GM Runs High in Africa and the Middle East, Dies in the US

General Motors proudly announced today that its Latin American, African and Middle East divisions set a new all-time sales record in 2008 as they managed to deliver more than 1.276 million vehicles. Compared to figures reported one year ago, this represents a 3.2 percent growth rate, with approximately 40,000 more units over 2007. In addition, LAAM's market share increased to 17.1 percent for the year, the American automaker said in a press statement.

“We are pleased to post our fifth consecutive record sales year, with the Chevrolet brand continuing to lead the growth throughout the region,” Maureen Kempston Darkes, GM group vice president and president of GM LAAM said.

Even though the automaker encountered the biggest problems in its history in the North American market, with the economic downturn pushing them close to bankruptcy, General Motors is extremely pleased with the financial results recorded overseas. And according to GM, all-time yearly sales records were set in different countries around the aforementioned markets, including Argentina, Brazil, Chile, Paraguay, Kenya, North Africa and the Middle East.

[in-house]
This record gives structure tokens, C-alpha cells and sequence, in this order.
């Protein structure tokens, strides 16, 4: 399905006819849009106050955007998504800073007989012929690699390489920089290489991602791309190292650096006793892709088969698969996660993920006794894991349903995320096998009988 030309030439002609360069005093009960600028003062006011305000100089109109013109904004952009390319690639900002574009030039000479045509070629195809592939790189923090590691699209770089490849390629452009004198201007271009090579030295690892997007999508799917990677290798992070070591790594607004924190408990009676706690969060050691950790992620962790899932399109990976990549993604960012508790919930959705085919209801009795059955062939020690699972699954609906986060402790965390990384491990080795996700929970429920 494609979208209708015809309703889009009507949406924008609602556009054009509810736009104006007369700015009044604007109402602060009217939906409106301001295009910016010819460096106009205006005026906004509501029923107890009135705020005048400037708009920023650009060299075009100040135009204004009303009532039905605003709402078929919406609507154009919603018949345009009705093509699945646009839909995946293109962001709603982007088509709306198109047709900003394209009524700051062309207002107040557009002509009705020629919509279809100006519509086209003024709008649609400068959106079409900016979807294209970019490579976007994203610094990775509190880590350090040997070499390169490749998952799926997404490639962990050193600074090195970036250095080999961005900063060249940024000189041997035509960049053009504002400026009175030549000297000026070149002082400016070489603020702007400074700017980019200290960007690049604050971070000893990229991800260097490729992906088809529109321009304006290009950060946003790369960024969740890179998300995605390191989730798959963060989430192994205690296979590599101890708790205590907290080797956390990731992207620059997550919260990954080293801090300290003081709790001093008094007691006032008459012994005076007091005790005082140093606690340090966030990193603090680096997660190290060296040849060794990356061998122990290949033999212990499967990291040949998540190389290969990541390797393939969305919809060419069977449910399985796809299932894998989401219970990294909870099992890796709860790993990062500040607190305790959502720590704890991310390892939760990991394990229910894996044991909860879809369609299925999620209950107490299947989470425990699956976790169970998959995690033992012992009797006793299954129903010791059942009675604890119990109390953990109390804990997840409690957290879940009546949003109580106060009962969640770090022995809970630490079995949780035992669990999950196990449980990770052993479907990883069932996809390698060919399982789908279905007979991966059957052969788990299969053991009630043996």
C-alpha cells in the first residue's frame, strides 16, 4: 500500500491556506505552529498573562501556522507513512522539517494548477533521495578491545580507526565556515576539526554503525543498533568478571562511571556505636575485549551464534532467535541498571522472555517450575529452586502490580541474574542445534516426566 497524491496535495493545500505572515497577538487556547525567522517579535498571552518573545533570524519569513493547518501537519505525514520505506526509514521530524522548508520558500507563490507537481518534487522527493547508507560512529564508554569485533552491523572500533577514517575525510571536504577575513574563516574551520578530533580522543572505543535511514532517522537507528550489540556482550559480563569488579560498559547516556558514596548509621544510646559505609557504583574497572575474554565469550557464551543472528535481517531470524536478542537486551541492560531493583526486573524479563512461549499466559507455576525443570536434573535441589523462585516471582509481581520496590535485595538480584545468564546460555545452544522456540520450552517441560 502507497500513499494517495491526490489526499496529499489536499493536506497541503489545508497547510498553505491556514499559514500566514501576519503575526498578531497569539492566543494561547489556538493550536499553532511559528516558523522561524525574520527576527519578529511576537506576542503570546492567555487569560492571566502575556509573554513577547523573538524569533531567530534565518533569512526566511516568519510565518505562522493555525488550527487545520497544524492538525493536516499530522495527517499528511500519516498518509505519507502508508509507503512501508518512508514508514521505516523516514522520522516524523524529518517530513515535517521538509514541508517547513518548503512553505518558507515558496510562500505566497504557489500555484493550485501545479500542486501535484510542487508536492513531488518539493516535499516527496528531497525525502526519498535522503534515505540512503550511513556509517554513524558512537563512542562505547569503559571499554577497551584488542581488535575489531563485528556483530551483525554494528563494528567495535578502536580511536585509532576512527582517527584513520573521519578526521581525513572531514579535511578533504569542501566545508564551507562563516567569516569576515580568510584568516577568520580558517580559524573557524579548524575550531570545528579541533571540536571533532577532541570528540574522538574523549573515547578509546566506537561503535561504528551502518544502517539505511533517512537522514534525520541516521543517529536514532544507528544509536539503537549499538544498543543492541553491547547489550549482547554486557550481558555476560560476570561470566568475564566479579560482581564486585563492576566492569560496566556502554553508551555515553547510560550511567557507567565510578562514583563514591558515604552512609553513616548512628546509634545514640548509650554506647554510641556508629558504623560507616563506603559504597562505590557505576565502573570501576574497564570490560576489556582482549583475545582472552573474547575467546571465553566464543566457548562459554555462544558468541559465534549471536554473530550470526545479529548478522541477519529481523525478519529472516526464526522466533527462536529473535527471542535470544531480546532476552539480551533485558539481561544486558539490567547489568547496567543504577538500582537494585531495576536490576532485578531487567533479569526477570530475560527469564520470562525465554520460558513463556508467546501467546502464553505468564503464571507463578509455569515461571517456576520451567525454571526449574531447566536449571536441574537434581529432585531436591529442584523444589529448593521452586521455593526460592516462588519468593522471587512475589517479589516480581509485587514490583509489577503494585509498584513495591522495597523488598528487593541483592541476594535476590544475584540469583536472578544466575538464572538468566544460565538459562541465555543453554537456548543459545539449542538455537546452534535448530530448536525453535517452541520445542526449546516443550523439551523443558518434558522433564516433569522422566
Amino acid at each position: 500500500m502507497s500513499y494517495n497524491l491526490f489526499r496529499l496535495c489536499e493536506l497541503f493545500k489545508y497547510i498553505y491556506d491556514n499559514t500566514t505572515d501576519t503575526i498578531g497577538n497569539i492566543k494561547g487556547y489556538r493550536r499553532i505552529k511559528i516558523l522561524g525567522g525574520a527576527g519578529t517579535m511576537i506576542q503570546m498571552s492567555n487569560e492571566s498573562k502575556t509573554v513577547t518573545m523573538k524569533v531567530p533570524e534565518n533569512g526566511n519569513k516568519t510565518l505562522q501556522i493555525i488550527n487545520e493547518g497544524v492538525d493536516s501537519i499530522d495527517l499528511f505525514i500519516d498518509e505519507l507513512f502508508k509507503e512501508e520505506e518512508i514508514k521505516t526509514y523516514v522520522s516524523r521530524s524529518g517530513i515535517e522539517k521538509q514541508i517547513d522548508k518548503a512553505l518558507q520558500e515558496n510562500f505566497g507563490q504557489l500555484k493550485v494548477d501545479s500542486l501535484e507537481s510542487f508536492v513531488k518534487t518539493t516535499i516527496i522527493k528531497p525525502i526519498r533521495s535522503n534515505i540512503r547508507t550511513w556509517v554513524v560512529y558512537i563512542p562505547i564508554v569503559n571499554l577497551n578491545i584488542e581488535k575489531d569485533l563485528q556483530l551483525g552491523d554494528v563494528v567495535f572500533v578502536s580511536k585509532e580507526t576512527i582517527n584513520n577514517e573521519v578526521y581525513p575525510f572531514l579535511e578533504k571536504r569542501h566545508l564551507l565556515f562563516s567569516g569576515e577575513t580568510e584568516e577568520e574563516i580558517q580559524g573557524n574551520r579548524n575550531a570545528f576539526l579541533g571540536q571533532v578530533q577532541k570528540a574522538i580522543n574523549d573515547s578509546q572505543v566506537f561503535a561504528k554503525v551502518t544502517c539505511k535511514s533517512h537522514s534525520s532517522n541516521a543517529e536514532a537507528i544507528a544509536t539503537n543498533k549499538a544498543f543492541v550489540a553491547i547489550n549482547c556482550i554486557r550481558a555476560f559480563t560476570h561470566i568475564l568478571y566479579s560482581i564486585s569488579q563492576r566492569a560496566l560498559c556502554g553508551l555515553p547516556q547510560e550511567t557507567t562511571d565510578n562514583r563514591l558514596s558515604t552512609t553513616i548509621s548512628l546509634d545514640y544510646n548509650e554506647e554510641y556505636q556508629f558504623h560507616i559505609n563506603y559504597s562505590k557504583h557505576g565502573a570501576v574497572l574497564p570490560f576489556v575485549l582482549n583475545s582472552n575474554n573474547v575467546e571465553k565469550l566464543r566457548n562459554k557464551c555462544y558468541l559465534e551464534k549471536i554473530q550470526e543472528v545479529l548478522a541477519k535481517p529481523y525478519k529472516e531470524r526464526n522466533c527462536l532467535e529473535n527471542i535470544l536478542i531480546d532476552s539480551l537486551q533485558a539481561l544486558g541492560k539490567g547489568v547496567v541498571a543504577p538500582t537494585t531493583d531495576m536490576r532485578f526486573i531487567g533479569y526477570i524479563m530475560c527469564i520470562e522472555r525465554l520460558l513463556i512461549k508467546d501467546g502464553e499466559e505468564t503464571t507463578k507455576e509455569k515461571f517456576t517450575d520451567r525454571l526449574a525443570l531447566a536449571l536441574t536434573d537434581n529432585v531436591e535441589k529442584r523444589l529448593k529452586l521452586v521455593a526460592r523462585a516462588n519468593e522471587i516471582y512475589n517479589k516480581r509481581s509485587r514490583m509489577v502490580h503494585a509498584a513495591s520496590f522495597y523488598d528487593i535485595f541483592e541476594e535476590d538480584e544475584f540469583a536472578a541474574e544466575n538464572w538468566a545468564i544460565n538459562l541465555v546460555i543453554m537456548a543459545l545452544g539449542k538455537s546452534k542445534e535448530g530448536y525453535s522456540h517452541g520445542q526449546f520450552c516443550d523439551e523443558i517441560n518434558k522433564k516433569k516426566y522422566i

“And, for the 2008 calendar year, market share gains were recorded in Ecuador, Paraguay, Peru, Uruguay, Egypt, Kenya, Israel, Middle East, North Africa, South Africa and Venezuela,” GM mentioned in the press release.

Chevrolet remains a best-seller when it comes to GM brands sold overseas, with Chevrolet Corsa, Celta and Aveo the top three most popular in LAAM. Chevrolet for instance, represents 90 percent of GM sales in these markets, with Brazil the second largest industry for Chevrolet outside the United States. “In 2009, the Chevrolet brand will continue to play a key role as several new products, such as the Camaro, Cruze, Malibu, Traverse will be launched in the region,” GM concluded.
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About the author: Bogdan Popa
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Bogdan keeps an eye on how technology is taking over the car world. His long-term goals are buying an 18-wheeler because he needs more space for his kid’s toys, and convincing Google and Apple that Android Auto and CarPlay deserve at least as much attention as their phones.
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